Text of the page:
Braving the Outback
Flagler alumnus leads Outback Bowl to success as chairman
By Tom Iacuzio. ‘06
Kevin Smith, ’85, was working as a contract manager for the Tampa Electric Company when he first got involved with local sports. After 26 years in the industry, Smith was recently named chairman of the board for one of Florida’s biggest college sporting events, the Outback Bowl.
Smith got his start in Tampa where he served as a board member for the Tampa Downtown YMCA. After leaving Tampa Electric in 1997, Smith took a job in Pinellas County so develop a model for a sports commission.
“I’ve now been with the St. Petersburg Clearwater Sports Commission for 15 years and have been the director of the organization since 2006,” said Smith, who graduated from Flagler College with a degree in Business Administration.
Under his leadership, the commission created $29 million dollars in economic impact for Pinellas County in 2014 with more than 82,000 visitors coming to the area for sports tourism events.
It was this type of leadership that led him to be selected to the top position of the Outback Bowl, a college football game that is typically played on New Year's Day at Tampa’s Raymond James Stadium featuring teams from the South Eastern and Big Ten Conferences. The game has generated an estimated $1 billion in economic impact for the Tampa Bay region over its 25-year history.
“After more than 26 years of working as a volunteer, team selection member and chair, board member and executive committee member, it was an honor to be selected by my peers to be chairman of the board,” said Smith. “It was exciting to be able to represent the game at conference meetings of the SEC and Big Ten as well as the conference championship games.”
Now that this year’s game, which saw the Wisconsin Badgers in a classic overtime win against the Auburn Tigers, is over, Smith says there is still a lot of work to do.
“I will continue to preside as chairman until our annual meeting in June. We have had a great history of being one of the best bowl games because of our obvious location and our history of treating the teams and fans to a great game and hospitality,” said Smith. “We will go back to the drawing board to start preparation for next year’s game and I will lead the selection committee in deciding who will serve on board next year.”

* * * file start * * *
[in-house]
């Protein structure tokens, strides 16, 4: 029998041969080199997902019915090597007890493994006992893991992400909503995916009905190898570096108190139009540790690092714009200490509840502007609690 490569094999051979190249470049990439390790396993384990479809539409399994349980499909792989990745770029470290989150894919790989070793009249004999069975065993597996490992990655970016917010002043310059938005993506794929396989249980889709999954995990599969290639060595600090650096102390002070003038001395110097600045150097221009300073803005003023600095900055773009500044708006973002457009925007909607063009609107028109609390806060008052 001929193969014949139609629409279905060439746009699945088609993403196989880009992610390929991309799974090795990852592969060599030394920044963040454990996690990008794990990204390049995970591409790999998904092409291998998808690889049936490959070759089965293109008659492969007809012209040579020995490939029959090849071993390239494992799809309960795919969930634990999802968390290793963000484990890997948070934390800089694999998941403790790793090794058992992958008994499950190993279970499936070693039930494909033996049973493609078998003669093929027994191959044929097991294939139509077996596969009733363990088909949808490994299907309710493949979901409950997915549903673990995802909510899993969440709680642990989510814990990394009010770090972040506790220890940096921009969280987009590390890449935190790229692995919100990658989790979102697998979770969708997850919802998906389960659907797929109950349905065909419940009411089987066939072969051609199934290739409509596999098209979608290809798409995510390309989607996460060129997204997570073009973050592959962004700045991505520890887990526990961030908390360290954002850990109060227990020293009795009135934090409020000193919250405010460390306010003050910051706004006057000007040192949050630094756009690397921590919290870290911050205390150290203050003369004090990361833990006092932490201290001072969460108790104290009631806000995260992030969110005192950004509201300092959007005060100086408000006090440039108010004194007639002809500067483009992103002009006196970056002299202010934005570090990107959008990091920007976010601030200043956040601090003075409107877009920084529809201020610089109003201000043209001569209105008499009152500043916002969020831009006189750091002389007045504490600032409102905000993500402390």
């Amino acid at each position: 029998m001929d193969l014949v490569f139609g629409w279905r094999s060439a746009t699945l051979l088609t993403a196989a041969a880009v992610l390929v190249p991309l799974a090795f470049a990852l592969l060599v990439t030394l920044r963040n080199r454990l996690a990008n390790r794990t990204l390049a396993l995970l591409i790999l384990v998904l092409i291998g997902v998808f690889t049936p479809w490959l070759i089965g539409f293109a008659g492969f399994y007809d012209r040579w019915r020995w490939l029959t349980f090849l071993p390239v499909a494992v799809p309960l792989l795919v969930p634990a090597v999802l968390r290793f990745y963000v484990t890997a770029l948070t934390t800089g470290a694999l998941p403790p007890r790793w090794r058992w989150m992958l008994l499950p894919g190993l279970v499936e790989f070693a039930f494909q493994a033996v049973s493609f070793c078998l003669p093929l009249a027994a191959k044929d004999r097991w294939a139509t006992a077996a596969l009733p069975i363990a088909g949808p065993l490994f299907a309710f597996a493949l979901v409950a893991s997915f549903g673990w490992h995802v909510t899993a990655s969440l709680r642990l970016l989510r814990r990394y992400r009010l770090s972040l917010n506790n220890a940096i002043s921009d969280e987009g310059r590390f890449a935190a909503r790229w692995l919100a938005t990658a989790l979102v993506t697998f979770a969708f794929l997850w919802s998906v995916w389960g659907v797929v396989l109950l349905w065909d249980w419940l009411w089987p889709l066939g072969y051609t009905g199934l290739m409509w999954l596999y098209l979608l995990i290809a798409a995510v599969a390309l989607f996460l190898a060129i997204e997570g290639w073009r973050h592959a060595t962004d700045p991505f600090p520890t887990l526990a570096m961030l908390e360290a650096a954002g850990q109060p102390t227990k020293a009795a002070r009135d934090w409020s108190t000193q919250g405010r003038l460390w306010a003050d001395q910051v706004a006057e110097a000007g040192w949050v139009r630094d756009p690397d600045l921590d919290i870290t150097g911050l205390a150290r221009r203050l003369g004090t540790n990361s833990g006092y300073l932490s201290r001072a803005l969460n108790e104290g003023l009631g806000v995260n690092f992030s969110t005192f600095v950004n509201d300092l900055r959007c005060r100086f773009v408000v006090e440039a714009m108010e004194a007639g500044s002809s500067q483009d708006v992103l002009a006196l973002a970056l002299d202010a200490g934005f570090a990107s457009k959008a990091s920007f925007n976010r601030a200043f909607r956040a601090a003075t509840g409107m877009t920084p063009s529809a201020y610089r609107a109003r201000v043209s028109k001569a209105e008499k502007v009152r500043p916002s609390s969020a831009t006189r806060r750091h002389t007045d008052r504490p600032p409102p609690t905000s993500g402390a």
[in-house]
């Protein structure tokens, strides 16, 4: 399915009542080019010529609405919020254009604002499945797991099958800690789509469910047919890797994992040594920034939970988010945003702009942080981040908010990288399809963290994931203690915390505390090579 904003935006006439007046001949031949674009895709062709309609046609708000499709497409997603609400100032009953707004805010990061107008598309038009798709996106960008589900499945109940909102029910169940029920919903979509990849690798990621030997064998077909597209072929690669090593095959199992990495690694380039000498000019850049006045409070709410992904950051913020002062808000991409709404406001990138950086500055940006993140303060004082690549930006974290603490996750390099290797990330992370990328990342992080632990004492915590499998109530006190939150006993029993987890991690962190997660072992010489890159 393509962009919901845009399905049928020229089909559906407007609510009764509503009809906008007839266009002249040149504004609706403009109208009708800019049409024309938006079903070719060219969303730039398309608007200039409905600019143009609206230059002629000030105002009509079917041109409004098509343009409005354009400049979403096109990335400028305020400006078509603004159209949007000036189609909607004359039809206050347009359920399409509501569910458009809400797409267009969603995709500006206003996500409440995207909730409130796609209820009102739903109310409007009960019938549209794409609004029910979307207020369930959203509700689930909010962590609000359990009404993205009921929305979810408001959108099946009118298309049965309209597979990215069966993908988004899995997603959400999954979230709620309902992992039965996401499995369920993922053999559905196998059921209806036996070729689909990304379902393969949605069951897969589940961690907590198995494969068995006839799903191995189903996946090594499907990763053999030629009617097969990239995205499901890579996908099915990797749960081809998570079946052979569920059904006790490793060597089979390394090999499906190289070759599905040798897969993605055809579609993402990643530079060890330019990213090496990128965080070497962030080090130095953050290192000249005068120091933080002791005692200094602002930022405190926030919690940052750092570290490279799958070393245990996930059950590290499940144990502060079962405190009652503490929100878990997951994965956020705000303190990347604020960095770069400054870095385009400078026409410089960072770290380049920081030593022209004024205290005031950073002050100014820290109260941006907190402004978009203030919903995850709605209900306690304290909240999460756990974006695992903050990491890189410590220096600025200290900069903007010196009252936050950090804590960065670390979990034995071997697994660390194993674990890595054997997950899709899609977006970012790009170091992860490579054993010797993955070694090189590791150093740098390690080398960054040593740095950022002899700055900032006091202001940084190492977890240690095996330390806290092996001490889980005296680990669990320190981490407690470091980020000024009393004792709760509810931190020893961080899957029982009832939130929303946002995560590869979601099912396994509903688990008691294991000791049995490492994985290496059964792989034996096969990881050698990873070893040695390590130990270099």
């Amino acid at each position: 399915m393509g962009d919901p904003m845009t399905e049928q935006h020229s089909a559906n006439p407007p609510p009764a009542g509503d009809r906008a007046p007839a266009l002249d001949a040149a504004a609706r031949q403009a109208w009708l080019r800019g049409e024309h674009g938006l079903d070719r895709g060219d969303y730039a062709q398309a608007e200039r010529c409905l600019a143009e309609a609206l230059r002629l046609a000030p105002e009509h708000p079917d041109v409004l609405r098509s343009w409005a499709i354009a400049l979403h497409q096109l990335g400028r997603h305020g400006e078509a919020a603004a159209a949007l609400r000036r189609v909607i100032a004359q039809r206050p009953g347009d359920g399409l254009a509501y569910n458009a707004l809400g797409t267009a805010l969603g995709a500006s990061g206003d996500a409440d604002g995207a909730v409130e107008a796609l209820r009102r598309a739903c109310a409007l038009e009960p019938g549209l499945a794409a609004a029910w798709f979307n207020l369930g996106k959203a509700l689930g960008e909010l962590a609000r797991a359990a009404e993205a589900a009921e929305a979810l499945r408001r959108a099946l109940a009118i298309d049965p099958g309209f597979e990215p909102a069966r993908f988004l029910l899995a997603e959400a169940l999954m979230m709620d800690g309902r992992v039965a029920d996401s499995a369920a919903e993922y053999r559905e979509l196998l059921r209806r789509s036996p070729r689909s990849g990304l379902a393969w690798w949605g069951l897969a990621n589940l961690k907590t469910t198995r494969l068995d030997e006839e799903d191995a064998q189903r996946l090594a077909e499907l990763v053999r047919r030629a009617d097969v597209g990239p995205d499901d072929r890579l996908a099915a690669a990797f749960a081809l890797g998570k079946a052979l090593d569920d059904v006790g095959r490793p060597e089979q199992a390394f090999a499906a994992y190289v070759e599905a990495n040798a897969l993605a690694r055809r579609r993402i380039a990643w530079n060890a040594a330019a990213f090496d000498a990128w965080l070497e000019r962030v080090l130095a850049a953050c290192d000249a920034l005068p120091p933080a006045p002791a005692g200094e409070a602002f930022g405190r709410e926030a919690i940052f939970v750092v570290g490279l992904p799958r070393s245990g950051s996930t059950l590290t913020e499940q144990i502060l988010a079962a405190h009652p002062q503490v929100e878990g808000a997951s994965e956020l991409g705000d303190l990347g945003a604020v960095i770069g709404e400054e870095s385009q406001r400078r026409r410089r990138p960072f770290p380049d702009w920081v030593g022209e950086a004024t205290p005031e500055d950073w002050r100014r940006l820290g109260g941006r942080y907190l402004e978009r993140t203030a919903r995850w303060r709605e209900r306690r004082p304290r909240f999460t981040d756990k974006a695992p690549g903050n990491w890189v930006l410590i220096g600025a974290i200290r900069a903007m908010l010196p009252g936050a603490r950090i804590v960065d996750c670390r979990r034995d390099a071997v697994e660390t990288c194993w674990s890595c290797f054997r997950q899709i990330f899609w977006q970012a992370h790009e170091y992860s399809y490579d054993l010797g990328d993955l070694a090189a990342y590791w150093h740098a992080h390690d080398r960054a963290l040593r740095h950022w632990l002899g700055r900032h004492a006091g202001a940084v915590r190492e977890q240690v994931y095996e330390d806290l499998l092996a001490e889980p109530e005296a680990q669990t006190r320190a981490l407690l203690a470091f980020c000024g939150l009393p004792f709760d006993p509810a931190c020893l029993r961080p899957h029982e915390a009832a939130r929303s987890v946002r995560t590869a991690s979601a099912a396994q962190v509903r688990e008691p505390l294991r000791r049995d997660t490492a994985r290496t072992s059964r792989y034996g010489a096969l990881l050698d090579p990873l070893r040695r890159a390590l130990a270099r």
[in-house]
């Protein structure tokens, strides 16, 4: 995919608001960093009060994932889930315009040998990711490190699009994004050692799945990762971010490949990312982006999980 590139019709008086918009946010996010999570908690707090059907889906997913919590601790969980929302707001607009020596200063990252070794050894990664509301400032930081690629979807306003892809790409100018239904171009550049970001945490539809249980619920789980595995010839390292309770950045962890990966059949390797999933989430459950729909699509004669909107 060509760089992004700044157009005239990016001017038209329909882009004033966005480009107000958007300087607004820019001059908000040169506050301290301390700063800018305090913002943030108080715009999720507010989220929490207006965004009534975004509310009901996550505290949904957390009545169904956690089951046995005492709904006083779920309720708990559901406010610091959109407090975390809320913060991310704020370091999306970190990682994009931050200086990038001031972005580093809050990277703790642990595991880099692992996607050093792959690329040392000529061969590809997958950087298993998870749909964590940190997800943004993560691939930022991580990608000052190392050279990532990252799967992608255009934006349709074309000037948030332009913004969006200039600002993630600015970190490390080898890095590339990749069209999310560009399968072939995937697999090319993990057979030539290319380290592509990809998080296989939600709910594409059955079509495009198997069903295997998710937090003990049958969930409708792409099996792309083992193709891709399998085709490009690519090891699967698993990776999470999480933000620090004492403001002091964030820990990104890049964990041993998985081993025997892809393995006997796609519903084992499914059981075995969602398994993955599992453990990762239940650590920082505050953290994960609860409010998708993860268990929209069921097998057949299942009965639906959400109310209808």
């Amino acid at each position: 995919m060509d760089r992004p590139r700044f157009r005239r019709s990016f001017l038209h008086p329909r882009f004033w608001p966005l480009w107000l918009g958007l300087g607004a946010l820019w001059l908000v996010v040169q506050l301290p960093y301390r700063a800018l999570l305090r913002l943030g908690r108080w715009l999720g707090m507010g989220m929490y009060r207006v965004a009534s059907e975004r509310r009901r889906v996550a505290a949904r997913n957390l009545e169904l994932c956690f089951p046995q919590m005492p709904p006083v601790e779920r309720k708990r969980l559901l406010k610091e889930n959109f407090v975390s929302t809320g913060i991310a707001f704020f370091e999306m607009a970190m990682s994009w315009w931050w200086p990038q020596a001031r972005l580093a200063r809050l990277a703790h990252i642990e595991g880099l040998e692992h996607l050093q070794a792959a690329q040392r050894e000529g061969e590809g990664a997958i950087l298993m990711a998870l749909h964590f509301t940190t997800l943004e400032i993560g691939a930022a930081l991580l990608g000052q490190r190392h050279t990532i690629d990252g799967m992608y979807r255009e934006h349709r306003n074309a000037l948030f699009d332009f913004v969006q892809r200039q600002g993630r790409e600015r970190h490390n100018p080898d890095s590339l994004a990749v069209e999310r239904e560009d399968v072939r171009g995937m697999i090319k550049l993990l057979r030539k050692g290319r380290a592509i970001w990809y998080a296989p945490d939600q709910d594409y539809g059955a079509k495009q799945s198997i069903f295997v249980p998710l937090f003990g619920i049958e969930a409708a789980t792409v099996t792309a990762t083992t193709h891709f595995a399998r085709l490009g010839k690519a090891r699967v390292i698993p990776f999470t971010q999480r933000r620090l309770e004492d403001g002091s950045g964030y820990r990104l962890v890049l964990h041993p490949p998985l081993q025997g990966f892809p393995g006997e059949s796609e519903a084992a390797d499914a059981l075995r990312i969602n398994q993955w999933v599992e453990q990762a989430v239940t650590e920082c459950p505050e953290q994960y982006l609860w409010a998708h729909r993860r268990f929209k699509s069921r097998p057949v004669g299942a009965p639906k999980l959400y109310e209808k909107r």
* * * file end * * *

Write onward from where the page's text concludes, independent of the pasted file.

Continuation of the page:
In addition to his Outback Bowl duties, Smith will also continue his work as the chairman of the National Association of Sports Commissions, the governing body for sports commissions across the country.
“I’m working with Olympic Gold Medalist Michele Smith to present to the Confederation of European Baseball and Softball organization in Dublin, Ireland in February. We will be hosting the North American Sailing Championships here as well as two sailing World Championships and Olympic Qualifiers in 2016. And I travel to Brazil again this summer to meet with the Minister of Sports for Sau Paulo for hosting and coordinating sports teams and travel prior to Rio 2016,” said Smith. “So as you can see I stay pretty busy.”
Smith is also one of the founders of the NASC Sports Legacy Fund, which donates equipment to not-for profit organizations that provide individuals, particularly at-risk youth, veterans, or physically or intellectually disabled individuals, opportunities to participate in sport and encourage healthy lifestyles.
But no matter where he goes, or what he does, Smith says he always sees a common thread: Flagler College.
“I find Flagler graduates in a lot of places and many non-graduates who know Flagler and its reputation for academic excellence,” said Smith, who said he works often with Flagler alumni on many local projects.
“The recognition and reputation of Flagler College has been a great asset to my career and business,” said Smith. “It’s good to know we have so many graduates in leadership roles both in sports and tourism.”